KiasuParent Mum Trolled By Internet Reveals Her Side of the Story

#ICYMI, the internet had a field day trolling a mum for not getting a Nintendo DS for her son after he scored 229 points for his PSLE results, short of his target of 250 points.

Ms Soon Lee Yong faced criticism for having unrealistic expectations and was lambasted as a “terrible parent”.

There were a few people who stood up for her and pointed out that she was right to deny her son the Nintendo DS.

The following quotes some excerpts from her side of the story, particularly where the situation was taken out of context by the reporter, Wong Pei Ting.

To be fair to Today, I did say “You can forget about your Nintendo DS,” as was reported in the story. But it was not in response to my son’s text message sent to me, to check if I was angry.

It was part of a longer private face-to-face conversation with my son, which I was trying to have while a reporter stood next to me. I didn’t expect our private conversation to be fodder for a newspaper article.

For those who have offered to purchase a Nintendo DS for my son, my family appreciates your generosity, but my son already owns a set. I had confiscated it because he couldn’t control his screen time according to our agreement—30 minutes per session. I then used the return of the Nintendo DS as an incentive, hoping to motivate him to work harder and better his score for the PSLE.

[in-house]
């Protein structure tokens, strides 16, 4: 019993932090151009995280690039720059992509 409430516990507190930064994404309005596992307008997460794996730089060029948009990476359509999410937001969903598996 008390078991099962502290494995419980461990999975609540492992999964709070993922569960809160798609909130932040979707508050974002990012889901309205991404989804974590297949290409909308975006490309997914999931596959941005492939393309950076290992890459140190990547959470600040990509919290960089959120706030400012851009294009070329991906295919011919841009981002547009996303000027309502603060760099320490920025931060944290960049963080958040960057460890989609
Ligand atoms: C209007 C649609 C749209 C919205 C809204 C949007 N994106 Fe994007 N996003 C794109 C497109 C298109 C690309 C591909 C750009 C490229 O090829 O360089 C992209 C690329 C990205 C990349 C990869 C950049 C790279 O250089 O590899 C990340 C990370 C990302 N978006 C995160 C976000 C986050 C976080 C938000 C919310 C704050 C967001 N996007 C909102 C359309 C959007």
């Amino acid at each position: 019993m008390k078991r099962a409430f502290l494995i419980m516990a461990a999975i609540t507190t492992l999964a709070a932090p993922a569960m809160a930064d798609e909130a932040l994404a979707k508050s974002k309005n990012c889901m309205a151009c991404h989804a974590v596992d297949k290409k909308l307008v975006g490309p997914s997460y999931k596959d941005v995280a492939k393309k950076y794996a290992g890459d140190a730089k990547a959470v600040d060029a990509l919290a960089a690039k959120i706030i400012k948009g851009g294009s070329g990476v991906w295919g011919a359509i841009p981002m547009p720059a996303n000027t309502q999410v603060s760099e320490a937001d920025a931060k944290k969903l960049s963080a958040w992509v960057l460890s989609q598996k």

For those who deplore my son’s joyless existence, rest assured that we are intent on celebrating life. We had a post-PSLE treat right after the exams, where we went out for a good meal and my message to my son was: “What is done, is done. The hard part is over.”

For those who accuse us of unrealistic expectations, I had predicted that my son’s score would be around 230 (wrongly reported as 250), based on previous performance and my knowledge of his weak spots. His actual score fell short of my prediction by one mark, as was reported in the story.

For those who question why I wasn’t more media savvy and cautious in my dealings with the reporter, I did request that she not reveal personal information such as my son’s score, but that request was not honoured.

I have wondered if there was more I could have done to protect my son’s privacy. I never thought we would be thrust in the spotlight and I admit I feel betrayed. I’m a private person by nature too.

For the most important person in all of this, my son, I want to tell you that your results are satisfactory. I have not explicitly said “Mummy will love you no matter how your results turn out,” but I hope you know this for a fact.

Don’t be troubled by what people are saying about me, because I’m not affected. I won’t be brought down by others’ comments as I know who I am and why I do what I do. I hope to show you by example that other people’s comments about us don’t matter, especially if they don’t know us.

And because you’ve gone through this, you will understand why you should never jump to conclusions based on a snapshot of information, and why you can’t believe everything you see or read online.

You can read her full article here.

It’s a lesson for the internet to not believe every single thing (including what is reported on the news) and keep in mind that there is another side of the story.

This article first appeared on Five Stars And A Moon. It is reproduced with permission.


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